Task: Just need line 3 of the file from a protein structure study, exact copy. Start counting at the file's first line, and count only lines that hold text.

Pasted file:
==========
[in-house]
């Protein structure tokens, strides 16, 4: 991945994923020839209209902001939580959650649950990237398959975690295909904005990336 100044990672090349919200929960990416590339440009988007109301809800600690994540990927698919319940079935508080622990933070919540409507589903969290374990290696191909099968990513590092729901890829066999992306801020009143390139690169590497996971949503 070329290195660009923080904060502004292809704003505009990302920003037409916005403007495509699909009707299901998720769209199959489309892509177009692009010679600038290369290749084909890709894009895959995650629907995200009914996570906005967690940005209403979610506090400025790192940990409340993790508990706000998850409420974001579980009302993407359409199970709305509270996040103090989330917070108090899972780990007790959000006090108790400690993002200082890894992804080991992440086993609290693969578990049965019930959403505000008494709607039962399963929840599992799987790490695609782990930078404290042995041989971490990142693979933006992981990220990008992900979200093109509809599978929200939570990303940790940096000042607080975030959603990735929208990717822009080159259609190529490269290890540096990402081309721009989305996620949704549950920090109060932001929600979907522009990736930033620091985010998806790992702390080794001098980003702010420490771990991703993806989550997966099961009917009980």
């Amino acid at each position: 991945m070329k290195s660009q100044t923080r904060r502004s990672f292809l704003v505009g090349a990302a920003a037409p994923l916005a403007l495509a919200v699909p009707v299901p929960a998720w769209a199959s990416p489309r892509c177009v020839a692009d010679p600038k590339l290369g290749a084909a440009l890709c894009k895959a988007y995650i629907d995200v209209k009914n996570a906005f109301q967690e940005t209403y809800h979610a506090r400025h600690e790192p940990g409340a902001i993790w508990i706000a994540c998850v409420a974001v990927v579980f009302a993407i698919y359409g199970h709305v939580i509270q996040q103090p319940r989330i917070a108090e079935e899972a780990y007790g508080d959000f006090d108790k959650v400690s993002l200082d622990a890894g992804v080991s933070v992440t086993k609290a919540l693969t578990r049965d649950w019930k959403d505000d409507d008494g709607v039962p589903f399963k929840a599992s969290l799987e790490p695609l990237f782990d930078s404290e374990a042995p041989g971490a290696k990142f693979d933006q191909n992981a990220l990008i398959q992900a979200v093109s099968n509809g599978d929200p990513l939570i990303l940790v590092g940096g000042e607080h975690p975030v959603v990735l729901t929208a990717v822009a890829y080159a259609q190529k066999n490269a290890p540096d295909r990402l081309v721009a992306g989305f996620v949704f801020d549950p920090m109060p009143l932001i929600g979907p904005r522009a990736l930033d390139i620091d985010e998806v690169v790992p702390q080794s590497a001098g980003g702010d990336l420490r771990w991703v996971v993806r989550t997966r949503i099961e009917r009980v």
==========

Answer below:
């Amino acid at each position: 991945m070329k290195s660009q100044t923080r904060r502004s990672f292809l704003v505009g090349a990302a920003a037409p994923l916005a403007l495509a919200v699909p009707v299901p929960a998720w769209a199959s990416p489309r892509c177009v020839a692009d010679p600038k590339l290369g290749a084909a440009l890709c894009k895959a988007y995650i629907d995200v209209k009914n996570a906005f109301q967690e940005t209403y809800h979610a506090r400025h600690e790192p940990g409340a902001i993790w508990i706000a994540c998850v409420a974001v990927v579980f009302a993407i698919y359409g199970h709305v939580i509270q996040q103090p319940r989330i917070a108090e079935e899972a780990y007790g508080d959000f006090d108790k959650v400690s993002l200082d622990a890894g992804v080991s933070v992440t086993k609290a919540l693969t578990r049965d649950w019930k959403d505000d409507d008494g709607v039962p589903f399963k929840a599992s969290l799987e790490p695609l990237f782990d930078s404290e374990a042995p041989g971490a290696k990142f693979d933006q191909n992981a990220l990008i398959q992900a979200v093109s099968n509809g599978d929200p990513l939570i990303l940790v590092g940096g000042e607080h975690p975030v959603v990735l729901t929208a990717v822009a890829y080159a259609q190529k066999n490269a290890p540096d295909r990402l081309v721009a992306g989305f996620v949704f801020d549950p920090m109060p009143l932001i929600g979907p904005r522009a990736l930033d390139i620091d985010e998806v690169v790992p702390q080794s590497a001098g980003g702010d990336l420490r771990w991703v996971v993806r989550t997966r949503i099961e009917r009980v």